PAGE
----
Selling a Home with Pets Takes a Bit of Extra Work
I consider my dog Stella part of my family. That's not unusual: We pet owners typically consider our cats, dogs and parakeets as important family members.
But when you're selling a home, these furry -- or feathery -- friends can cause problems. Many of your potential buyers won't be pet owners. Some might even be allergic to dogs or cats. If they walk into your home and sniff evidence of your pet family members? They might be left with a negative first impression. And that's never a good way to encourage a sale.
So before you sell your residence, you'll need to take important steps to remove the evidence that your house is also home to cats, dogs or other pets.
Pay for a Deep Cleaning
This doesn't mean just sweeping and vacuuming. It means hiring professionals to clean your home's duct work, remove any dust from under your appliances, reach deep into dark closets and get to all those hard-to-reach corners and nooks.
A deep cleaning should remove any traces of pet odor. Even if you don't notice the scent of dog or cat when you enter your home, you can bet that buyers will. You want the aroma of your pet family members gone before buyers tour your residence.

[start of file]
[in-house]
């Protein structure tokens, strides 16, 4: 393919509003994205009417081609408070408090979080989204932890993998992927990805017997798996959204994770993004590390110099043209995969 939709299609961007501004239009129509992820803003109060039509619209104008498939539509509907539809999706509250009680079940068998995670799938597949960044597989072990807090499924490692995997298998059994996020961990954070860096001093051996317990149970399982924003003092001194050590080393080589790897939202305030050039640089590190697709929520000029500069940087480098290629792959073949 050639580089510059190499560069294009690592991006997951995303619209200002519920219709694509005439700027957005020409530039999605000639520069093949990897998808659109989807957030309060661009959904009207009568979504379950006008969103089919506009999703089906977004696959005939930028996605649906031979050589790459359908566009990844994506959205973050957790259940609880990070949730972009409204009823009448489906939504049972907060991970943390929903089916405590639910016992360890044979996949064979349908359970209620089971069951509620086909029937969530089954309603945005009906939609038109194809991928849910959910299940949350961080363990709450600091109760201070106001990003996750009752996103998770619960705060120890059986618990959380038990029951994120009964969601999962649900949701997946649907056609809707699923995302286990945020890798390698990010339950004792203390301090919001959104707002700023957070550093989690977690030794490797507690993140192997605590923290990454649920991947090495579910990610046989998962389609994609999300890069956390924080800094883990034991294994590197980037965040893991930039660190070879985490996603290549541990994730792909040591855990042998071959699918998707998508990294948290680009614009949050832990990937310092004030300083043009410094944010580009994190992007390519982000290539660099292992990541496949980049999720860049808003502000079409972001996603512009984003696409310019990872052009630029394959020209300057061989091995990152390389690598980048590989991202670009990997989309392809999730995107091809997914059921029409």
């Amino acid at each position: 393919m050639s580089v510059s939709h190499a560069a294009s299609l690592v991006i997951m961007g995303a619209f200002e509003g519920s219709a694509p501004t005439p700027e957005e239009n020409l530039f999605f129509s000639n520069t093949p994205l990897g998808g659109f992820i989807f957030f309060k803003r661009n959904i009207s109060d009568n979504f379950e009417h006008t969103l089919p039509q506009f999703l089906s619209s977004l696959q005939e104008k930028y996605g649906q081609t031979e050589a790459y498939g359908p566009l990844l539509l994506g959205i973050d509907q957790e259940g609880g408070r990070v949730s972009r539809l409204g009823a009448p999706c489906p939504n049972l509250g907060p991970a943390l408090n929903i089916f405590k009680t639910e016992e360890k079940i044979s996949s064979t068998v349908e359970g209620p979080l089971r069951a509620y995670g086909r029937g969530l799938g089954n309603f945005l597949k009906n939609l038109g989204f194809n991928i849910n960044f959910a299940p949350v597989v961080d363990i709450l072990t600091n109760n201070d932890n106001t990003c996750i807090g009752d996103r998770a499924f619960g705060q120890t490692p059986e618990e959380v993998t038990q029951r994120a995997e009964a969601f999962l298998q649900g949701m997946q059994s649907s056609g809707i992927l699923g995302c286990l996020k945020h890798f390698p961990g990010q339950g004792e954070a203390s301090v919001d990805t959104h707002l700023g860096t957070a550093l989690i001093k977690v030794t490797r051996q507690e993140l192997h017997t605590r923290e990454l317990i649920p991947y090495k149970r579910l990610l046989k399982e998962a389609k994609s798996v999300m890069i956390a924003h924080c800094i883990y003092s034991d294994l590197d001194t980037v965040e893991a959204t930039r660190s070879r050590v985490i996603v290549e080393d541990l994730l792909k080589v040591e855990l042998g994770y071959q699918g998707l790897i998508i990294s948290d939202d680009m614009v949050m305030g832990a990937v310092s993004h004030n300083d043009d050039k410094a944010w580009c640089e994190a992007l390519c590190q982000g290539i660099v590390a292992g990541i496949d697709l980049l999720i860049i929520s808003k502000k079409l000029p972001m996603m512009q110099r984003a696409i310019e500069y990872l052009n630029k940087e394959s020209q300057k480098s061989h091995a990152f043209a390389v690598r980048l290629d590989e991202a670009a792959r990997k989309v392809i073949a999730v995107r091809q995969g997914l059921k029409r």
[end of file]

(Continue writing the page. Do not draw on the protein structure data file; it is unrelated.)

Hide Your Pet's Belongings
Make sure that your pet's belongings are not visible to potential buyers who are touring your home. This means removing dog crates, pet blankets, litter boxes, pet beds and all pet toys. Don't leave out bowls of cat or dog food, either. You don't want to leave behind any evidence that you own pets.
Take care of your home's exterior, too. Many times, pets will dig holes in your front or back yard. Make sure to fill these in and replace any landscape features that your pets might have damaged. And, of course, make sure that you've cleaned up after your pets if they use your backyard as their bathroom!
Take a close look at your home's interiors, too. Have your pets damaged or clawed the walls or floors? If so, make those repairs. You want your home to look as clean, new and airy as possible. Don't let pet damage chase possible buyers away.
Remove Your Pets
You certainly don't want to leave your pets in the home when buyers are touring it. Even if you crate your dog in the basement, buyers won't appreciate all the barking that might result. You might consider boarding your pets or sending them to live with a friend or relative when you are selling your home. If that's not possible, be certain to at least remove your pet -- and yourself -- from the home when you are showing it. You don't want your pet dog growling or cat hissing at potential buyers.
Yes, this is a bit of a pain. But removing pets -- and the evidence of them -- from a home is a necessary step to closing a sale.